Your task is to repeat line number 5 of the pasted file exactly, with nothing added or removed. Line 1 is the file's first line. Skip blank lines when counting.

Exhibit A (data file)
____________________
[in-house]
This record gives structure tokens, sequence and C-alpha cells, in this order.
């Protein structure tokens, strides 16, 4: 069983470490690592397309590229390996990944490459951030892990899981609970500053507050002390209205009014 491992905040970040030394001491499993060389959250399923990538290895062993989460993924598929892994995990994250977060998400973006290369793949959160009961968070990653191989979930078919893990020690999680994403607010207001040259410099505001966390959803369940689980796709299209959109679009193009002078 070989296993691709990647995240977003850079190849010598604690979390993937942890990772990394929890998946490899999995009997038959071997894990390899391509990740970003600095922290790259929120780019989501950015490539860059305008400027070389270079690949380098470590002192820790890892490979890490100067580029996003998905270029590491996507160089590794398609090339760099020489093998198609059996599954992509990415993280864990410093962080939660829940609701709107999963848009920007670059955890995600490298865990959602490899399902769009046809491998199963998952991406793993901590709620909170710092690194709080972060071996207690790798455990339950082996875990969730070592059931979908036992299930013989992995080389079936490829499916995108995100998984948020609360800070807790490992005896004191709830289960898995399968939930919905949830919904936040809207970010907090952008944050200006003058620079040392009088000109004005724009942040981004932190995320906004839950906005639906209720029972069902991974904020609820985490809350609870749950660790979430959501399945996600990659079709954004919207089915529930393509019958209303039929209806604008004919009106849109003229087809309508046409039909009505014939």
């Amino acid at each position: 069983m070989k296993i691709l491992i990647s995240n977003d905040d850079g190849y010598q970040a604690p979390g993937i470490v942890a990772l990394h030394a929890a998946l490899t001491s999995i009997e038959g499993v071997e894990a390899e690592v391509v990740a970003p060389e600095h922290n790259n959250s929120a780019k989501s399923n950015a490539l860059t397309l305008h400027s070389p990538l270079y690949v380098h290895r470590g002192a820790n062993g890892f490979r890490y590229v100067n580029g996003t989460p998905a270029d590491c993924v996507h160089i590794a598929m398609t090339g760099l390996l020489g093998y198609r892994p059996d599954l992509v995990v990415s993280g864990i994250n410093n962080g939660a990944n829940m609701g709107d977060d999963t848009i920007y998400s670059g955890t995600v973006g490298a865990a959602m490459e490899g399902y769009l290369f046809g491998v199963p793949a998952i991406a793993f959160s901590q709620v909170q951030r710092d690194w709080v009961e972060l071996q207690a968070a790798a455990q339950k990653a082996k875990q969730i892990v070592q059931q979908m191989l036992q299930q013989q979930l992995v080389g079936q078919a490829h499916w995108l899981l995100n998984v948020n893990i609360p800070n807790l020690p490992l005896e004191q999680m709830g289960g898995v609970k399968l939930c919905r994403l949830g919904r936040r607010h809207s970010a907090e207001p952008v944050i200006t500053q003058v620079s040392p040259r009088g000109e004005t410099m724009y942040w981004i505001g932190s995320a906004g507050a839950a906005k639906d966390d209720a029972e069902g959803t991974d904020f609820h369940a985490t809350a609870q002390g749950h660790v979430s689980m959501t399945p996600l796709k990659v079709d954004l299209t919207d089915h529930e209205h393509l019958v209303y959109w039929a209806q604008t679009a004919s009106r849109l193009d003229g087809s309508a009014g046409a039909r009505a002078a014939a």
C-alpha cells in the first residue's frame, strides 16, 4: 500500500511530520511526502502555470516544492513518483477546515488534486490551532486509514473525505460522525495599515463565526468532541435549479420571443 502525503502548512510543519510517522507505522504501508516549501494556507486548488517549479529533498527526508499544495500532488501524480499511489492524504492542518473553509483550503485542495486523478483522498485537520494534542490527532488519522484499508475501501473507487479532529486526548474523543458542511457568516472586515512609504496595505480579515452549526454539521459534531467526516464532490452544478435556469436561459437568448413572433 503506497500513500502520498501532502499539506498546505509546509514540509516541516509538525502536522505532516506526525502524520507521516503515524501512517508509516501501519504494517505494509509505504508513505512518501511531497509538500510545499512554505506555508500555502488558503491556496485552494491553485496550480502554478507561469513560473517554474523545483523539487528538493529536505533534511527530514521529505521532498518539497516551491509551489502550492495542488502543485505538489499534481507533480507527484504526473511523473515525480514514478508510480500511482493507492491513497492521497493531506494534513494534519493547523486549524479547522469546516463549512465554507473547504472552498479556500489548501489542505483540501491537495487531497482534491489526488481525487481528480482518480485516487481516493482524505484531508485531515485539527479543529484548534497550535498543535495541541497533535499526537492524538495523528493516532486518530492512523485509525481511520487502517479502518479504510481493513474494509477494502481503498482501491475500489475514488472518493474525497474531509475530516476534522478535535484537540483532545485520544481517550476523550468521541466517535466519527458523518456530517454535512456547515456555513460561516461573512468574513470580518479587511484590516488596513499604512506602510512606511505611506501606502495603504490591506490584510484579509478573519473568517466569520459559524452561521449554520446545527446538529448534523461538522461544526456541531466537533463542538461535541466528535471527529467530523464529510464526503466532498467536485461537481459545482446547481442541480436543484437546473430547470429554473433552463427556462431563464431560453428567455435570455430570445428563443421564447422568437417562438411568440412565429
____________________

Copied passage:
C-alpha cells in the first residue's frame, strides 16, 4: 500500500511530520511526502502555470516544492513518483477546515488534486490551532486509514473525505460522525495599515463565526468532541435549479420571443 502525503502548512510543519510517522507505522504501508516549501494556507486548488517549479529533498527526508499544495500532488501524480499511489492524504492542518473553509483550503485542495486523478483522498485537520494534542490527532488519522484499508475501501473507487479532529486526548474523543458542511457568516472586515512609504496595505480579515452549526454539521459534531467526516464532490452544478435556469436561459437568448413572433 503506497500513500502520498501532502499539506498546505509546509514540509516541516509538525502536522505532516506526525502524520507521516503515524501512517508509516501501519504494517505494509509505504508513505512518501511531497509538500510545499512554505506555508500555502488558503491556496485552494491553485496550480502554478507561469513560473517554474523545483523539487528538493529536505533534511527530514521529505521532498518539497516551491509551489502550492495542488502543485505538489499534481507533480507527484504526473511523473515525480514514478508510480500511482493507492491513497492521497493531506494534513494534519493547523486549524479547522469546516463549512465554507473547504472552498479556500489548501489542505483540501491537495487531497482534491489526488481525487481528480482518480485516487481516493482524505484531508485531515485539527479543529484548534497550535498543535495541541497533535499526537492524538495523528493516532486518530492512523485509525481511520487502517479502518479504510481493513474494509477494502481503498482501491475500489475514488472518493474525497474531509475530516476534522478535535484537540483532545485520544481517550476523550468521541466517535466519527458523518456530517454535512456547515456555513460561516461573512468574513470580518479587511484590516488596513499604512506602510512606511505611506501606502495603504490591506490584510484579509478573519473568517466569520459559524452561521449554520446545527446538529448534523461538522461544526456541531466537533463542538461535541466528535471527529467530523464529510464526503466532498467536485461537481459545482446547481442541480436543484437546473430547470429554473433552463427556462431563464431560453428567455435570455430570445428563443421564447422568437417562438411568440412565429